Cheetahs clash with Scarlets team steeped in history

Uzair Cassiem of the Cheetahs during the Guinness Pro14 match between Southern Kings and Toyota Cheetahs at Nelson Mandela Bay Stadium on January 13, 2018 in Port Elizabeth.
Uzair Cassiem of the Cheetahs during the Guinness Pro14 match between Southern Kings and Toyota Cheetahs at Nelson Mandela Bay Stadium on January 13, 2018 in Port Elizabeth.
Image: Michael Sheehan/Gallo Images

The Cheetahs may well cement a prolonged future in the Pro14 with victory over the Scarlets in their playoff on Saturday‚ but they’ll be hard pressed to do so in a community steeped in rugby history.

As a Welsh regional entity the Scarlets may only have been established in 2003‚ but their principal feeder team‚ Llanelli‚ has roots that extends to the mid-1870s.

The club was at the forefront of the Welsh revolution in the 1970s as names from the principality became etched in rugby folklore for the free-spirited but stunningly effective way in which they played the game.

Welsh giants like Ray Gravell‚ Gareth Jenkins‚ Phil Bennett‚ JJ Williams and Derek Quinnell all wore the scarlet of club and country. Ieuan Evans‚ Scott Quinnell and Rupert Moon later followed.

The club was put on the rugby map with their 9-3 victory over the All Blacks in 1972.

The win inspired a poem by Welsh folk singer Max Boyce perhaps predictably titled “The day the pubs ran dry”.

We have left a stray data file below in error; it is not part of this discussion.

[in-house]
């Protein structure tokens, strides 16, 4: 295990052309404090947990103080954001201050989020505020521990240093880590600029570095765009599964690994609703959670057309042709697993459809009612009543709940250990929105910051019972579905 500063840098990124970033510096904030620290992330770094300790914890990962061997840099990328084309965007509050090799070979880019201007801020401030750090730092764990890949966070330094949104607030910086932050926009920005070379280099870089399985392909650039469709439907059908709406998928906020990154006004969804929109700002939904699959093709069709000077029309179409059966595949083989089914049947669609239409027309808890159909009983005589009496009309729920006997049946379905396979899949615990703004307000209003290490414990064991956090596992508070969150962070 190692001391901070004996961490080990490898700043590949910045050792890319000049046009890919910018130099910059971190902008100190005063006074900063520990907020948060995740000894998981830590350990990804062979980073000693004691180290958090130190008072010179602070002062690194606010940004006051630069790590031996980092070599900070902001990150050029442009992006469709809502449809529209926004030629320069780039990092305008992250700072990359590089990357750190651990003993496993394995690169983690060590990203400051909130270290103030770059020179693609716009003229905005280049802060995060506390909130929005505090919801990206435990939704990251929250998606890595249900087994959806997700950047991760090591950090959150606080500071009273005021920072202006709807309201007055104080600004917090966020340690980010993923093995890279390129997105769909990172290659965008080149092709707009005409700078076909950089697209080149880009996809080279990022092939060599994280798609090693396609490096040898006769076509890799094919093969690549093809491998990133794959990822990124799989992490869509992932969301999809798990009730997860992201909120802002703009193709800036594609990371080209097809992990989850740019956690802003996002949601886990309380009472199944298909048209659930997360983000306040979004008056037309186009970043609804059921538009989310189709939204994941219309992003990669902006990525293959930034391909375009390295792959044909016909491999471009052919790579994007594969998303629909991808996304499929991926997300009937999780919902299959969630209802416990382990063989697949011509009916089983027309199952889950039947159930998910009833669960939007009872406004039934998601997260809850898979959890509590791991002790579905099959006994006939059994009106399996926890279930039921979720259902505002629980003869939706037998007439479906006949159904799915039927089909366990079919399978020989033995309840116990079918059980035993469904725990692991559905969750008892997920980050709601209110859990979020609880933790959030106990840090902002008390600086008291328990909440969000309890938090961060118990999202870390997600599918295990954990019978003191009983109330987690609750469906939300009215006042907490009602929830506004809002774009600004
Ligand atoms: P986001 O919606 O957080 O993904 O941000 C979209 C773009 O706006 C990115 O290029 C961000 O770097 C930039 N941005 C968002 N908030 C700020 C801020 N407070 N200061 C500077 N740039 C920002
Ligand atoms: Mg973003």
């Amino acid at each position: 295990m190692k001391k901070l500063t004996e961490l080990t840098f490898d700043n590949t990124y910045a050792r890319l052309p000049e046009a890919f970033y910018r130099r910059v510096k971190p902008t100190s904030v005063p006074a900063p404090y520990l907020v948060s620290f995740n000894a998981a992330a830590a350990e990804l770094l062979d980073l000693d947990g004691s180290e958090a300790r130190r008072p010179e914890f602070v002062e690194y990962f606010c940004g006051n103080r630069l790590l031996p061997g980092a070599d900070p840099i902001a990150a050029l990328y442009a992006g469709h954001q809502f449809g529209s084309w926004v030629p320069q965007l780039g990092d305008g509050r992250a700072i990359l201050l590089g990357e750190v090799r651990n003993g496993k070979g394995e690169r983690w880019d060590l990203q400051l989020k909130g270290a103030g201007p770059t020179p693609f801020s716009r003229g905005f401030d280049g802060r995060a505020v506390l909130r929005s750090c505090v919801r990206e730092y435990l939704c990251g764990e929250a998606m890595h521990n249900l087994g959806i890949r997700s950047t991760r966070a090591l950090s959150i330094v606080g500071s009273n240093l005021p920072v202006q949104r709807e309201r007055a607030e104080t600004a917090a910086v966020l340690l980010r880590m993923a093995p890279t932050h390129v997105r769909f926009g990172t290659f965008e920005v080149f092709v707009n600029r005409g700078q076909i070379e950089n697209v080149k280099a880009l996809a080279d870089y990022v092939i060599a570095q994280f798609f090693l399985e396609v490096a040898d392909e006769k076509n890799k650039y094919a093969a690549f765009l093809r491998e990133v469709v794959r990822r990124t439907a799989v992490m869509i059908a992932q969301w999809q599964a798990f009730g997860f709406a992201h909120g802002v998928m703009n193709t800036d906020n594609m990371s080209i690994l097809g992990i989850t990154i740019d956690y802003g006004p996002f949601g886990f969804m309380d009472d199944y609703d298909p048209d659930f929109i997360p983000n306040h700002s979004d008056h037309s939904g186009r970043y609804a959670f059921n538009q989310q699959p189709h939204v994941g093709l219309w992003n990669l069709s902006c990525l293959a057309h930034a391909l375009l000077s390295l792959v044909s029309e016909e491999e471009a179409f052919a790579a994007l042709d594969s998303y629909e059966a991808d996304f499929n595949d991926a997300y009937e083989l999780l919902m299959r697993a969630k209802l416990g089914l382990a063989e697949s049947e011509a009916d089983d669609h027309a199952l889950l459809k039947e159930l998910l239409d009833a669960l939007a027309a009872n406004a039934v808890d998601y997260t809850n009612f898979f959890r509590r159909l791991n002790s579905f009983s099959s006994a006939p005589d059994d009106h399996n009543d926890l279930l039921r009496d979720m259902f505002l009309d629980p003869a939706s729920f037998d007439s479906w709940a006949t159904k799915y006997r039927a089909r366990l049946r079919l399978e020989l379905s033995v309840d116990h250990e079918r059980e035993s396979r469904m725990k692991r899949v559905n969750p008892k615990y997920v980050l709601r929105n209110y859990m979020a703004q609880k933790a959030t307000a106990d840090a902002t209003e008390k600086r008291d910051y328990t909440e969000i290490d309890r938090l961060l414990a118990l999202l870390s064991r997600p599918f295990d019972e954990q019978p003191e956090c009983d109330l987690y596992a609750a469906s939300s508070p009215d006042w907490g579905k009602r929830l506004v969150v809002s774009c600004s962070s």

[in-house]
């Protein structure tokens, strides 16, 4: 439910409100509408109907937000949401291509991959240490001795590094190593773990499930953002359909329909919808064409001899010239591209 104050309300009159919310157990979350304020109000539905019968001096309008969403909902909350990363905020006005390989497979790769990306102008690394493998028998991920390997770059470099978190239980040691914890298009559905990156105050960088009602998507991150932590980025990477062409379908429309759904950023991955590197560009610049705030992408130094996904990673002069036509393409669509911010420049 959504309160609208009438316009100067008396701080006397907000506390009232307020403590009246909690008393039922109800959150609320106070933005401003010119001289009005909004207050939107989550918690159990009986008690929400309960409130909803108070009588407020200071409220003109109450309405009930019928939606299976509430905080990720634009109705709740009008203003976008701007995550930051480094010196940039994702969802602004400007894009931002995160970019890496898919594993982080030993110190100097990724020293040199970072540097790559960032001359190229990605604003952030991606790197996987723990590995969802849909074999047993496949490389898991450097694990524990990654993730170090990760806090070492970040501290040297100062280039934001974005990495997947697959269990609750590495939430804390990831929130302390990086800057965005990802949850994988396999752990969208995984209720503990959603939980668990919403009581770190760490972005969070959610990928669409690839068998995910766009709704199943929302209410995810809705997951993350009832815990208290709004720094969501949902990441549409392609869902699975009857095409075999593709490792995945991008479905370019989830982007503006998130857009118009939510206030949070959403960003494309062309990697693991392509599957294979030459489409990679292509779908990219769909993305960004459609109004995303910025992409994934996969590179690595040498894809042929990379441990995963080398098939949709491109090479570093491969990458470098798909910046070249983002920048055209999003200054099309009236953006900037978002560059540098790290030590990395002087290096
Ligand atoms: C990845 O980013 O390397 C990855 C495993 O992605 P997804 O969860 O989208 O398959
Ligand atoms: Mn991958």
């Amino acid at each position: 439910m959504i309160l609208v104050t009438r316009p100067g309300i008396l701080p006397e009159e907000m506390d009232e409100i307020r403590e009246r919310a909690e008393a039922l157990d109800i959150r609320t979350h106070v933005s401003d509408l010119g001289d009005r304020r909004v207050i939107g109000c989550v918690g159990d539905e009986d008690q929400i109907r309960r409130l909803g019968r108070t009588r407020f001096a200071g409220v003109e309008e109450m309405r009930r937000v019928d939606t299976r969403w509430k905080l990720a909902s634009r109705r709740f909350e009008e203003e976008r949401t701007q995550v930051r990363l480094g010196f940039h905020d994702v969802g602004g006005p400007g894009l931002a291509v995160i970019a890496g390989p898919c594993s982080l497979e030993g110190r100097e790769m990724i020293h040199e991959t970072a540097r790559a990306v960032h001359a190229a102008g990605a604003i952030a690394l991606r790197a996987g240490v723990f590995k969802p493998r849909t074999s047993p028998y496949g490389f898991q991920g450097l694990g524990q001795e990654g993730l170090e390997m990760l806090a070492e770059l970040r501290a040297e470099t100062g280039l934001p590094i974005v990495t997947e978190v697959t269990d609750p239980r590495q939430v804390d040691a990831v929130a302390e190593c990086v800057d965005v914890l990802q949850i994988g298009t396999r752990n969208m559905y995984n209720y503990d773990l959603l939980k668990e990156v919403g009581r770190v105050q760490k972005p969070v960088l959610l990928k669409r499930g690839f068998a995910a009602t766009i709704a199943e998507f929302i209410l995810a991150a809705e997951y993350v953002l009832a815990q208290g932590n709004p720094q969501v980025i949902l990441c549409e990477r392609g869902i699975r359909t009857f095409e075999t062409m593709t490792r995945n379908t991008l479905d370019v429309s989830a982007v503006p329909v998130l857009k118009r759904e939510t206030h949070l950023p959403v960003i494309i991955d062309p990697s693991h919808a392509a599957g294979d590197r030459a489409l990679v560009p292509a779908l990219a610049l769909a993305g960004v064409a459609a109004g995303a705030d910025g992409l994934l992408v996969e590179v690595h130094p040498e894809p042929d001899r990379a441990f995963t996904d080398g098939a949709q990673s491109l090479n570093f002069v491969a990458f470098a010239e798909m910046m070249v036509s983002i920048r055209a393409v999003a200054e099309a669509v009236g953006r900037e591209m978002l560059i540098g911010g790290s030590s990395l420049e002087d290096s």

Painting the town red apparently comes naturally‚ but whether Bloemfontein will run dry as a result of a Cheetahs win is highly debatable.

The Cheetahs go into the clash as underdogs against a side in the throes of reestablishing the fearsome reputation they had in the 70s.

In front of feverish home support and under the guiding hand of wily Kiwi coach Wayne Pivac‚ the Scarlets are again a force to be reckoned with.

Cheetahs captain Francois Venter‚ who may be playing in his last match for the team should they lose‚ says his team hasn’t had time to weigh up the significance of a win for their franchise.

If they haven’t thought about the gravity of this clash the Cheetahs are unlikely to be aware of the weight of history behind the Scarlets.

Not that it matters.

“I don’t think everybody thought about it‚” said Venter. “We are so focused on the process and what we need to do. This is the first time I’m thinking about it.

“I know it is a cliché to say that it is just another match. Everybody knows you don’t get another shot at it‚” said Venter.

That kind of urgency is commendable.

They are after all up against a side rediscovering their aura. Increasingly Wales are keeping their top talent at home and their teams are better for it.

“We’ve faced teams in South Africa that have had 10‚ 12 internationals in their team‚” countered Cheetahs coach Rory Duncan. “We don’t look at individuals. We look at what the team does. We don’t get caught up in the hype in of teams having many internationals.

“In saying that‚ we are privileged to have quite a few internationals in our team‚” said Duncan.

Those players have helped take the Cheetahs to the playoffs in their maiden season in the Pro14. They’ve literally come a long way and it is lessons learnt on that journey that will prove a valuable ally in Llanelli on Saturday.

“Pro rugby is all about a pressure game‚” noted Venter. “It’s all about moments. Who can put the pressure on the other side and force penalties.

“I think our biggest adjustment we had to make was finding the balance between running and kicking.”

After early defeats they’ve done just that but they will need to delve deeper against the redoubtable Scarlets. The winner will face a trip to Scotland where they’ll meet Glasgow Warriors in the semifinals.

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